Lotus Elan

Elan S4-Continuing to Unravel the Mystery - Front Hubs

PostPost by: jbeach » Mon Dec 22, 2014 8:22 pm

I'm in Month Three of Elan ownership and continuing to unravel the mystery that is my Elan. Some good (discovered a professionally-done tall block/big valve/Sprint cam conversion); some not good (discovered clutch master cylinder, head gasket, silencer all needed replacement). On balance, I'm loving this car and the Elan experience as a whole.

So this past weekend I replaced my stock steel wheels and 175/70x13 Sumitomos with Panasports/Vredestein 155HRx13 Sprints*, only to learn my front hub nuts spin on opposite of the correct direction. Upon further investigation, I found my hubs had the following parts numbers:

Hub on right side of car:
Front Hub Right Side.jpg and


Hub on left side of car:
Front Hub on Left Side (2).jpg and


Well I didn't have to be a rocket scientist to conclude the hub with the part's number ending "RH" should have been on the right side of the car and vice versa.

I called the HBSCPO**, who, as in response to all previous questions, reported "they must have been that way when I purchased the car in 1989" because during his 25 years of ownership he performed no work on the hubs. He also stated the hub nuts never loosened on him.

So my questions are as follows:

1. How complicated will it be to switch front hubs so they are on the correct side?
2. Will I need to switch the brake rotors as well, or can I leave them in place?
3. Are there any "while I'm at it" tasks I should consider while I'm at it (wheel bearings, axles, etc.)?
4. Is it dangerous driving around on the current configuration while I'm finding time to make the switch?

Many thanks for your help!

John

*Comparison report between the Sumitomos and Vredestein to follow shortly.
**Honest But Somewhat Clueless Previous Owner."
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PostPost by: AHM » Mon Dec 22, 2014 9:08 pm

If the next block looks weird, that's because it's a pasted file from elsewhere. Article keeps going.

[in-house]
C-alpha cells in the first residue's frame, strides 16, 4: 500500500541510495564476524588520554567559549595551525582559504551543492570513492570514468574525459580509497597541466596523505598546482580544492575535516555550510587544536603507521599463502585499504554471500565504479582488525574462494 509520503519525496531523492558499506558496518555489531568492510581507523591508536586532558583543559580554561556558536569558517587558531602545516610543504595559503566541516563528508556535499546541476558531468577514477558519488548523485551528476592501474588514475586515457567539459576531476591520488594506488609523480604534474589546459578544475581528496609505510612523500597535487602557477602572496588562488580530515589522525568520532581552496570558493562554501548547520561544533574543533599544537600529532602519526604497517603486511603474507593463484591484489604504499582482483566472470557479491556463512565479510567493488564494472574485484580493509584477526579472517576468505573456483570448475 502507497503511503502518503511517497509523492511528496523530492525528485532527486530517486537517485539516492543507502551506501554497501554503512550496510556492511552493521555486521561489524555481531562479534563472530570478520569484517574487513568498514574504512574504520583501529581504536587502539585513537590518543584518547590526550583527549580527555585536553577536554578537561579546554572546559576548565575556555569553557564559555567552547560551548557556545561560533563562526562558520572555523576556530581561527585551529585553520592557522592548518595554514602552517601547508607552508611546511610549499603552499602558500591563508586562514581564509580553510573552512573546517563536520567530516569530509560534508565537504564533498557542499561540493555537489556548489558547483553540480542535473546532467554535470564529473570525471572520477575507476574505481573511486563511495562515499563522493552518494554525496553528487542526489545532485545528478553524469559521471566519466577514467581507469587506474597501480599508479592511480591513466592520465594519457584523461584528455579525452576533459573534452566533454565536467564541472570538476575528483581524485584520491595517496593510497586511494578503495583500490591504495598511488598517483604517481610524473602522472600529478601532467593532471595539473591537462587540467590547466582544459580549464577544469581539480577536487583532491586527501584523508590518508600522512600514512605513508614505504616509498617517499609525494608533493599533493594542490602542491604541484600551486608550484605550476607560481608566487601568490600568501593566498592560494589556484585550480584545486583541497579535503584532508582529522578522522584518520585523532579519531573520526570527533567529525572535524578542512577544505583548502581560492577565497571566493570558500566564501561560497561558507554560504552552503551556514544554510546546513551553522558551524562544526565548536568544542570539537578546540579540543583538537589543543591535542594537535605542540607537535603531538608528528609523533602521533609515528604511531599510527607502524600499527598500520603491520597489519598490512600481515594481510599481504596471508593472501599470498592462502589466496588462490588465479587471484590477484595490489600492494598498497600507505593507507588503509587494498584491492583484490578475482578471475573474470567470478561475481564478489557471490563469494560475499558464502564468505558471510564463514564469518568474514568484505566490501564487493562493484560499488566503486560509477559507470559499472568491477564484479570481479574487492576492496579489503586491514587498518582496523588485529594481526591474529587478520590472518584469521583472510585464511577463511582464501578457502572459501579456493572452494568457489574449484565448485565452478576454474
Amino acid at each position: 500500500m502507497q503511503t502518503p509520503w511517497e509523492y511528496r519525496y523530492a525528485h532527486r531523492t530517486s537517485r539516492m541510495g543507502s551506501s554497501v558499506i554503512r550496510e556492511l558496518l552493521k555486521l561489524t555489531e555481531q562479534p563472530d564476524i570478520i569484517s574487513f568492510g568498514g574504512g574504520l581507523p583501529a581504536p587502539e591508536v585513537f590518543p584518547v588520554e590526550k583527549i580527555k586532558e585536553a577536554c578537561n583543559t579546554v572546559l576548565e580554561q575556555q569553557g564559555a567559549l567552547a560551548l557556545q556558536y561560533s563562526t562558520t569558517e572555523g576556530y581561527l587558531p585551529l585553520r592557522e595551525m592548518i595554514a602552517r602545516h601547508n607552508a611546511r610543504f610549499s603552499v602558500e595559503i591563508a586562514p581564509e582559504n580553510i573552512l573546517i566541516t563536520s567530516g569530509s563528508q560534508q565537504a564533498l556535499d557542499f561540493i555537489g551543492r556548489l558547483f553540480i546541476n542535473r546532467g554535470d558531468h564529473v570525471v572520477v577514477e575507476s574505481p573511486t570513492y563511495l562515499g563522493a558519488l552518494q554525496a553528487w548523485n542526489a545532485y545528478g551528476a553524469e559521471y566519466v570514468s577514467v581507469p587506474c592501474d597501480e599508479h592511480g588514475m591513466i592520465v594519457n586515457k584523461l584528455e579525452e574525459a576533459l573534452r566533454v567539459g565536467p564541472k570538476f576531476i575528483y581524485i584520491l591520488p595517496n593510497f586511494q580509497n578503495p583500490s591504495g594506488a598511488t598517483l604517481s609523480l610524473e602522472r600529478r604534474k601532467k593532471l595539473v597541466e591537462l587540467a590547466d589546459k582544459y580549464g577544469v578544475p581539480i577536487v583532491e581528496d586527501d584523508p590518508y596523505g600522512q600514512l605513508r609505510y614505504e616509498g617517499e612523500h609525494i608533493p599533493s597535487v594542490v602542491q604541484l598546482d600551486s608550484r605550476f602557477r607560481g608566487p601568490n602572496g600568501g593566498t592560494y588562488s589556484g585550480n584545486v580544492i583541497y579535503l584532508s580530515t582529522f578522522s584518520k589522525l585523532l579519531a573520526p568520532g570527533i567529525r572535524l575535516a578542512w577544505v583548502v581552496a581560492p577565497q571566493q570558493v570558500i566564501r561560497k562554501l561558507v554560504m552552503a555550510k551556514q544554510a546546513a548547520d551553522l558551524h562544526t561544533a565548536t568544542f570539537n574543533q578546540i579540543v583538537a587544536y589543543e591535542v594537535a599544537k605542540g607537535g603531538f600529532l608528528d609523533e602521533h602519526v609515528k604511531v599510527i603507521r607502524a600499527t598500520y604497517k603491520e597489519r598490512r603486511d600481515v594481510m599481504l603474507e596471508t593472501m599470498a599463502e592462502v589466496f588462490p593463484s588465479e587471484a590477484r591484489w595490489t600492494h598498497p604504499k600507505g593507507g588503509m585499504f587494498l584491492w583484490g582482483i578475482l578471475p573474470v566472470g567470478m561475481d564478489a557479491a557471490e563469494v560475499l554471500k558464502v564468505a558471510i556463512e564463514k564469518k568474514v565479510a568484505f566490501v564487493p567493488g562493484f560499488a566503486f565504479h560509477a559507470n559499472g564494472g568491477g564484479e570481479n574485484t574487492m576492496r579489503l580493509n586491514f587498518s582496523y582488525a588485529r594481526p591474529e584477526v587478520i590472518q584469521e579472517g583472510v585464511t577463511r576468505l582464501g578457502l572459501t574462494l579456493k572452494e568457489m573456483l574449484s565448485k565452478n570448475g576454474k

jbeach wrote:So my questions are as follows:

1. How complicated will it be to switch front hubs so they are on the correct side?
2. Will I need to switch the brake rotors as well, or can I leave them in place?
3. Are there any "while I'm at it" tasks I should consider while I'm at it (wheel bearings, axles, etc.)?
4. Is it dangerous driving around on the current configuration while I'm finding time to make the switch?


1. Not - undo caliper bolts, remove split pin remove nut
2.You can't remove the hub without them
3.Check bearings.... rebuild suspension, rebuild engine!
4. They are opposite to the usual direction for tightening and undoing due to the epicyclic forces - The friction face of the nut is on the ourtside rather than the inside - discussed somewhere on this site. They are only dangerous when they come loose so check that they are tight - after that it is your choice.

Green ones go on the right red ones on the left. - Check the rear ones also
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PostPost by: Chancer » Mon Dec 22, 2014 9:14 pm

I'm sure you didn't mean epicyclic forces but not sure what the correct term should be, inertial forces I guess.
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PostPost by: AHM » Mon Dec 22, 2014 10:00 pm